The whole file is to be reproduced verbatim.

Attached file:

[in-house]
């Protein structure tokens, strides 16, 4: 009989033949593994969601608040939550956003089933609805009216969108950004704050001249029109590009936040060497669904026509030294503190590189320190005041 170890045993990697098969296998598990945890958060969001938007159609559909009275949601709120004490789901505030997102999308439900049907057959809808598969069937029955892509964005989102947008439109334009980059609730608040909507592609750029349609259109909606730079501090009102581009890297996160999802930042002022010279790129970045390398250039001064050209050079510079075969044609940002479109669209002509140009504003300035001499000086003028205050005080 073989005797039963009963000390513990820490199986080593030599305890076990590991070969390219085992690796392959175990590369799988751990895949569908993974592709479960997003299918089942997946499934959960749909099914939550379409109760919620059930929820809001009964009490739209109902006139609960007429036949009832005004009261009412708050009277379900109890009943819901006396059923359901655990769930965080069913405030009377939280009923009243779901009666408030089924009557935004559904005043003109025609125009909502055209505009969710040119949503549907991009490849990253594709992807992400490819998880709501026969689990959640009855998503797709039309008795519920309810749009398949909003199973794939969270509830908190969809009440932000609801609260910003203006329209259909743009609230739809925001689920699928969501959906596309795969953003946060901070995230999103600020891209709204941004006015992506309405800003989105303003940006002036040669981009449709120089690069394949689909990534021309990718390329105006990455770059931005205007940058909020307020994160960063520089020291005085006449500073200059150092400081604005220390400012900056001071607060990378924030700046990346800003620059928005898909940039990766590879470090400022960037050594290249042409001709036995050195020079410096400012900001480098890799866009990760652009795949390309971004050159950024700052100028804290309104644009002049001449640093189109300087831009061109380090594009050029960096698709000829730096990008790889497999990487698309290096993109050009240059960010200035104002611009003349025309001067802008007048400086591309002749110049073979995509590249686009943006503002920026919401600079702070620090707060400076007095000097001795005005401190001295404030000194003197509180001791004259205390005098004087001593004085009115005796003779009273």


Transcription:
[in-house]
């Protein structure tokens, strides 16, 4: 009989033949593994969601608040939550956003089933609805009216969108950004704050001249029109590009936040060497669904026509030294503190590189320190005041 170890045993990697098969296998598990945890958060969001938007159609559909009275949601709120004490789901505030997102999308439900049907057959809808598969069937029955892509964005989102947008439109334009980059609730608040909507592609750029349609259109909606730079501090009102581009890297996160999802930042002022010279790129970045390398250039001064050209050079510079075969044609940002479109669209002509140009504003300035001499000086003028205050005080 073989005797039963009963000390513990820490199986080593030599305890076990590991070969390219085992690796392959175990590369799988751990895949569908993974592709479960997003299918089942997946499934959960749909099914939550379409109760919620059930929820809001009964009490739209109902006139609960007429036949009832005004009261009412708050009277379900109890009943819901006396059923359901655990769930965080069913405030009377939280009923009243779901009666408030089924009557935004559904005043003109025609125009909502055209505009969710040119949503549907991009490849990253594709992807992400490819998880709501026969689990959640009855998503797709039309008795519920309810749009398949909003199973794939969270509830908190969809009440932000609801609260910003203006329209259909743009609230739809925001689920699928969501959906596309795969953003946060901070995230999103600020891209709204941004006015992506309405800003989105303003940006002036040669981009449709120089690069394949689909990534021309990718390329105006990455770059931005205007940058909020307020994160960063520089020291005085006449500073200059150092400081604005220390400012900056001071607060990378924030700046990346800003620059928005898909940039990766590879470090400022960037050594290249042409001709036995050195020079410096400012900001480098890799866009990760652009795949390309971004050159950024700052100028804290309104644009002049001449640093189109300087831009061109380090594009050029960096698709000829730096990008790889497999990487698309290096993109050009240059960010200035104002611009003349025309001067802008007048400086591309002749110049073979995509590249686009943006503002920026919401600079702070620090707060400076007095000097001795005005401190001295404030000194003197509180001791004259205390005098004087001593004085009115005796003779009273």